CRAFTOURISM: DEVELOPMENT & VALIDATION OF A SCALE TO assess visitors’ behavioural pattern based on identified travel motives

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Dr. Arup Kumar Baksi


craft, tourism, scale development, visitor, measurement, role-reversal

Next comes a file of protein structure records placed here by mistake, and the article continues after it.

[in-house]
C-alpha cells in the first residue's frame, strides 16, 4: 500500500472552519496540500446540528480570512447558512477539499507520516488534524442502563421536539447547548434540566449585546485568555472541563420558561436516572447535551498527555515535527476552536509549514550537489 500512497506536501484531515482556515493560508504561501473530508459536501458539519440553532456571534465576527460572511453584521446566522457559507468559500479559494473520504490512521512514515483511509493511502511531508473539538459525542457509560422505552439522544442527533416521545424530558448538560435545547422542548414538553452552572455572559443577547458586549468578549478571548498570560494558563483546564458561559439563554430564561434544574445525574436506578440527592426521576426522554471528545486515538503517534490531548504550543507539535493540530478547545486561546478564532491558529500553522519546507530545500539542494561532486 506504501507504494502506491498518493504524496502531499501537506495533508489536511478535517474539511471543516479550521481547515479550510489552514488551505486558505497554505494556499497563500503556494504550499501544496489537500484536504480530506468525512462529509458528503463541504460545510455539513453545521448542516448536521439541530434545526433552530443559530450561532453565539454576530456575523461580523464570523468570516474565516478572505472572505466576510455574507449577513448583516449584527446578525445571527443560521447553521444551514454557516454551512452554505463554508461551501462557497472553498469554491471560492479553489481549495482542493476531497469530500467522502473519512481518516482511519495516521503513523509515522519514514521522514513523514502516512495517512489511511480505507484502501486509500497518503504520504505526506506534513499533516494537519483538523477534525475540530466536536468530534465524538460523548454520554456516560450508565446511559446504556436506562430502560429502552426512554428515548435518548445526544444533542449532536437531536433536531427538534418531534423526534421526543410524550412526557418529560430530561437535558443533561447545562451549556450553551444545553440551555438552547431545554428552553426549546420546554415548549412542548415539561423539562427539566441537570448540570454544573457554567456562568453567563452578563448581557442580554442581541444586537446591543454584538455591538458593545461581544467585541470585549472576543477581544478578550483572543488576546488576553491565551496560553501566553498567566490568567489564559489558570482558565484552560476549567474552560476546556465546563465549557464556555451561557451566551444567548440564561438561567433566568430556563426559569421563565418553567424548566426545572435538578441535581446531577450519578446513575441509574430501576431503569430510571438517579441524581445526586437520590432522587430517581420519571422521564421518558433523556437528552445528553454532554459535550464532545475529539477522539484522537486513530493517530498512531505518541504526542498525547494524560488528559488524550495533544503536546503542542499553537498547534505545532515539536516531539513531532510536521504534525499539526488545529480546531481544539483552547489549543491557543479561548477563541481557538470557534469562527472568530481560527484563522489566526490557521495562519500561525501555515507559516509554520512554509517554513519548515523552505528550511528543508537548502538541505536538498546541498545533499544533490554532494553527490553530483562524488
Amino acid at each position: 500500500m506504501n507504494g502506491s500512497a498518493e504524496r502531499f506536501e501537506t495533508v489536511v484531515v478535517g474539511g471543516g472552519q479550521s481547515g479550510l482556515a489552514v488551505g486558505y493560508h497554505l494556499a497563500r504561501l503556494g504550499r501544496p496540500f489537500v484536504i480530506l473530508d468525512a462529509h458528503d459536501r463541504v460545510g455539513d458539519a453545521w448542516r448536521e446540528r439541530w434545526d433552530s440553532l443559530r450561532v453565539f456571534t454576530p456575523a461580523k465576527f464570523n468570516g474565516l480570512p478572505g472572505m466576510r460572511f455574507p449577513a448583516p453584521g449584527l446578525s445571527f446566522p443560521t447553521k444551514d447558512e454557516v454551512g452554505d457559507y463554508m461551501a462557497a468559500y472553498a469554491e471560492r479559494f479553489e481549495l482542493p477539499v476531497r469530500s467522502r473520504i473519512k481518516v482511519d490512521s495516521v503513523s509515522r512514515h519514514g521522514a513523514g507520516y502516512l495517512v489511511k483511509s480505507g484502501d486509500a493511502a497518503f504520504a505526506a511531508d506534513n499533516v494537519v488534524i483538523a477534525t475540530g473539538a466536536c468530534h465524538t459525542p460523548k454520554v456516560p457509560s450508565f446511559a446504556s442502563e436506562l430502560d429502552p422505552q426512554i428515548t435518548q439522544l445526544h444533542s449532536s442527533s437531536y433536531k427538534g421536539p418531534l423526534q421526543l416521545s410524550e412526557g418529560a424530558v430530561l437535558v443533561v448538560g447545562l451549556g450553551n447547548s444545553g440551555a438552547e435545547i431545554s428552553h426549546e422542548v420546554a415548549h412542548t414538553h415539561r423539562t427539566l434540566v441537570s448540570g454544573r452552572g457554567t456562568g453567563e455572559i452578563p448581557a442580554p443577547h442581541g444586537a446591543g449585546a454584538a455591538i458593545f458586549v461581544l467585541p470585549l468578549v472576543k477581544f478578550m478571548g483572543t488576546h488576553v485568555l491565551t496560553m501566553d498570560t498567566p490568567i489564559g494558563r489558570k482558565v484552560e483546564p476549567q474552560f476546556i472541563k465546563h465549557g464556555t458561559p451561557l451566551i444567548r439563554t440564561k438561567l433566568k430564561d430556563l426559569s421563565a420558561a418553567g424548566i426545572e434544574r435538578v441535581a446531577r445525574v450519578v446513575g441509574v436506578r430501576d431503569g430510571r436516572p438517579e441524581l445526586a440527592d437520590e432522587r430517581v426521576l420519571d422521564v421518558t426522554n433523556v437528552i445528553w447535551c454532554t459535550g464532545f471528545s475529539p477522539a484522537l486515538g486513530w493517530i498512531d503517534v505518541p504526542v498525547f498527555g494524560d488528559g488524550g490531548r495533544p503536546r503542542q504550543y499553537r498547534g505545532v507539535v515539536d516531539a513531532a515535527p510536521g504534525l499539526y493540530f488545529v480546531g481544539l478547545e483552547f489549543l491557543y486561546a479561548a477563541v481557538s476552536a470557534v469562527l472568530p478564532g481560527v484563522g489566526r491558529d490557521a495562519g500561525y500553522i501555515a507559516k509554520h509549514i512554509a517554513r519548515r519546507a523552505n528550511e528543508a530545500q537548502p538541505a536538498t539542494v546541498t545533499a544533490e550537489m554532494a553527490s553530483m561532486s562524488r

Although perennial and transgenerational practice of local and traditional crafts have been recognized as factor a priori to segmental differentiation of destinations, inadequate research effort has been observed to understand and analyze the cognitive involvement of visitors to enact as craftsmen and to develop a scale to measure the motivation which brings out this role reversal. Destination marketing organizations are quick to enlist this role-reversal of visitors, nomenclated as Craftourism by the researcher, as tourism-product offer based on acculturation. This study focuses on development and validation of a robust scale to measure visitor motivation to enact in this role-reversal. The scale development procedure yielded a five factor measurement instrument with acceptable levels of reliability and validity. The five dimensional spread of motivation related to Craftourism were identified as experiential learning, creative thrill, sensory gratification, socialization and self esteem. The scale was tested for predictive capability of behavioural intentions of visitors with respect to two specific intentions namely repeat visit and positive referrals and was found to be significantly effective. The implications of the scale developed were discussed in both theoretical and managerial perspectives.

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